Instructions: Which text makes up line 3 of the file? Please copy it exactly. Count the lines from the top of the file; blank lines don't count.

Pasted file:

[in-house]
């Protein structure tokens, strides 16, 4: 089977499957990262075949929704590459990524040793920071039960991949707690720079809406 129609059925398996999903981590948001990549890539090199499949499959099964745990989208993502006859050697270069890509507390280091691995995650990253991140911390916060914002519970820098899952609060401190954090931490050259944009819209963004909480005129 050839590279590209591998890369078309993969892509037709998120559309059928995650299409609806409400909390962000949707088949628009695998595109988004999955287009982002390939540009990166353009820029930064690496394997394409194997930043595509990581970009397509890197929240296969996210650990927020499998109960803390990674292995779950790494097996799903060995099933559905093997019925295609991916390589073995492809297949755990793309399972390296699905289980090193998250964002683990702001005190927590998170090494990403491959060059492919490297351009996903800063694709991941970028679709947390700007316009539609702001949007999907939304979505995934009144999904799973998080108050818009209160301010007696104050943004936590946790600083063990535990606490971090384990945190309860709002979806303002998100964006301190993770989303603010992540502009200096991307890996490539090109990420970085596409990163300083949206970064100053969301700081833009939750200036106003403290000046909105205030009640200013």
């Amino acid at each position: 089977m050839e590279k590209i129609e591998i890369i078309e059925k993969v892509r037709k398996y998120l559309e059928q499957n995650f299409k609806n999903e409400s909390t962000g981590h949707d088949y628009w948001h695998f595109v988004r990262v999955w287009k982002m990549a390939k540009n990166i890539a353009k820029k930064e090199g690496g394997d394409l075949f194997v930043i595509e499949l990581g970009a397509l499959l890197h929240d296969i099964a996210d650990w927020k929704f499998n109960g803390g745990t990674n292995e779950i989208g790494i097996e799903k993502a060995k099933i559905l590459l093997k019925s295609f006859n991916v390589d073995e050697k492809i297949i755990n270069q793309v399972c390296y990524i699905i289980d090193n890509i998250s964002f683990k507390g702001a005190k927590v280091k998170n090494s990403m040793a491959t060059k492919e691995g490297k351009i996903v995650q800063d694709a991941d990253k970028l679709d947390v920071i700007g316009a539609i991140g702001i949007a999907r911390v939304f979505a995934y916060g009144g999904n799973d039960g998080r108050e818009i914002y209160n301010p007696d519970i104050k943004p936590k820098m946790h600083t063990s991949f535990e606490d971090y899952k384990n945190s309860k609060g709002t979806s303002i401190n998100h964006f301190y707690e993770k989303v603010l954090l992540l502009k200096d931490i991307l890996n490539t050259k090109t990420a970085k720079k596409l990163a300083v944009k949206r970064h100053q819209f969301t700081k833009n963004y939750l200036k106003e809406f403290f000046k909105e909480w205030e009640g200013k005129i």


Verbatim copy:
């Amino acid at each position: 089977m050839e590279k590209i129609e591998i890369i078309e059925k993969v892509r037709k398996y998120l559309e059928q499957n995650f299409k609806n999903e409400s909390t962000g981590h949707d088949y628009w948001h695998f595109v988004r990262v999955w287009k982002m990549a390939k540009n990166i890539a353009k820029k930064e090199g690496g394997d394409l075949f194997v930043i595509e499949l990581g970009a397509l499959l890197h929240d296969i099964a996210d650990w927020k929704f499998n109960g803390g745990t990674n292995e779950i989208g790494i097996e799903k993502a060995k099933i559905l590459l093997k019925s295609f006859n991916v390589d073995e050697k492809i297949i755990n270069q793309v399972c390296y990524i699905i289980d090193n890509i998250s964002f683990k507390g702001a005190k927590v280091k998170n090494s990403m040793a491959t060059k492919e691995g490297k351009i996903v995650q800063d694709a991941d990253k970028l679709d947390v920071i700007g316009a539609i991140g702001i949007a999907r911390v939304f979505a995934y916060g009144g999904n799973d039960g998080r108050e818009i914002y209160n301010p007696d519970i104050k943004p936590k820098m946790h600083t063990s991949f535990e606490d971090y899952k384990n945190s309860k609060g709002t979806s303002i401190n998100h964006f301190y707690e993770k989303v603010l954090l992540l502009k200096d931490i991307l890996n490539t050259k090109t990420a970085k720079k596409l990163a300083v944009k949206r970064h100053q819209f969301t700081k833009n963004y939750l200036k106003e809406f403290f000046k909105e909480w205030e009640g200013k005129i």